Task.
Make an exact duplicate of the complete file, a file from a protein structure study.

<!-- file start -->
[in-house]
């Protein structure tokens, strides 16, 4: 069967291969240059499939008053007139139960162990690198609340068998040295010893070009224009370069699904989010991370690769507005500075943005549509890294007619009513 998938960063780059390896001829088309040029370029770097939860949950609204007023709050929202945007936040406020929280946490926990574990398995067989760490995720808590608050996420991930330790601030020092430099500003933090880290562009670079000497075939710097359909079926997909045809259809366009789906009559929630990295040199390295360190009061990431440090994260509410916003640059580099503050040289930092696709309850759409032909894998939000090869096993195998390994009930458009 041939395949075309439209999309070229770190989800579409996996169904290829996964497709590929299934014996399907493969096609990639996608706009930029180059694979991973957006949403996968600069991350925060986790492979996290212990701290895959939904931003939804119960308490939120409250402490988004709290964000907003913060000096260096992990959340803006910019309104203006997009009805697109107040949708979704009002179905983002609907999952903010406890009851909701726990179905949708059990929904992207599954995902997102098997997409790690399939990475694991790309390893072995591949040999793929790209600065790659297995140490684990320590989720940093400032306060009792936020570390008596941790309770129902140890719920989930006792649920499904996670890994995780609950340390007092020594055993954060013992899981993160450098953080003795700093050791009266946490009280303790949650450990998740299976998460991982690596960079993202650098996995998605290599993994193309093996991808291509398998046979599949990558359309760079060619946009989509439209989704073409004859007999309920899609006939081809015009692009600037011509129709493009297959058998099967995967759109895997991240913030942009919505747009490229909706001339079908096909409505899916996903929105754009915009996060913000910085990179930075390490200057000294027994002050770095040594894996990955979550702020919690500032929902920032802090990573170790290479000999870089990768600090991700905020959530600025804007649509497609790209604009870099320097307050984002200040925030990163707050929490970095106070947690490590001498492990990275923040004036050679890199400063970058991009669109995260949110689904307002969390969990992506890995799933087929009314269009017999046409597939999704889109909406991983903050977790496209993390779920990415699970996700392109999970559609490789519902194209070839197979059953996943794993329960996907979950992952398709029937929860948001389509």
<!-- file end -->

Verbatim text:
[in-house]
């Protein structure tokens, strides 16, 4: 069967291969240059499939008053007139139960162990690198609340068998040295010893070009224009370069699904989010991370690769507005500075943005549509890294007619009513 998938960063780059390896001829088309040029370029770097939860949950609204007023709050929202945007936040406020929280946490926990574990398995067989760490995720808590608050996420991930330790601030020092430099500003933090880290562009670079000497075939710097359909079926997909045809259809366009789906009559929630990295040199390295360190009061990431440090994260509410916003640059580099503050040289930092696709309850759409032909894998939000090869096993195998390994009930458009 041939395949075309439209999309070229770190989800579409996996169904290829996964497709590929299934014996399907493969096609990639996608706009930029180059694979991973957006949403996968600069991350925060986790492979996290212990701290895959939904931003939804119960308490939120409250402490988004709290964000907003913060000096260096992990959340803006910019309104203006997009009805697109107040949708979704009002179905983002609907999952903010406890009851909701726990179905949708059990929904992207599954995902997102098997997409790690399939990475694991790309390893072995591949040999793929790209600065790659297995140490684990320590989720940093400032306060009792936020570390008596941790309770129902140890719920989930006792649920499904996670890994995780609950340390007092020594055993954060013992899981993160450098953080003795700093050791009266946490009280303790949650450990998740299976998460991982690596960079993202650098996995998605290599993994193309093996991808291509398998046979599949990558359309760079060619946009989509439209989704073409004859007999309920899609006939081809015009692009600037011509129709493009297959058998099967995967759109895997991240913030942009919505747009490229909706001339079908096909409505899916996903929105754009915009996060913000910085990179930075390490200057000294027994002050770095040594894996990955979550702020919690500032929902920032802090990573170790290479000999870089990768600090991700905020959530600025804007649509497609790209604009870099320097307050984002200040925030990163707050929490970095106070947690490590001498492990990275923040004036050679890199400063970058991009669109995260949110689904307002969390969990992506890995799933087929009314269009017999046409597939999704889109909406991983903050977790496209993390779920990415699970996700392109999970559609490789519902194209070839197979059953996943794993329960996907979950992952398709029937929860948001389509």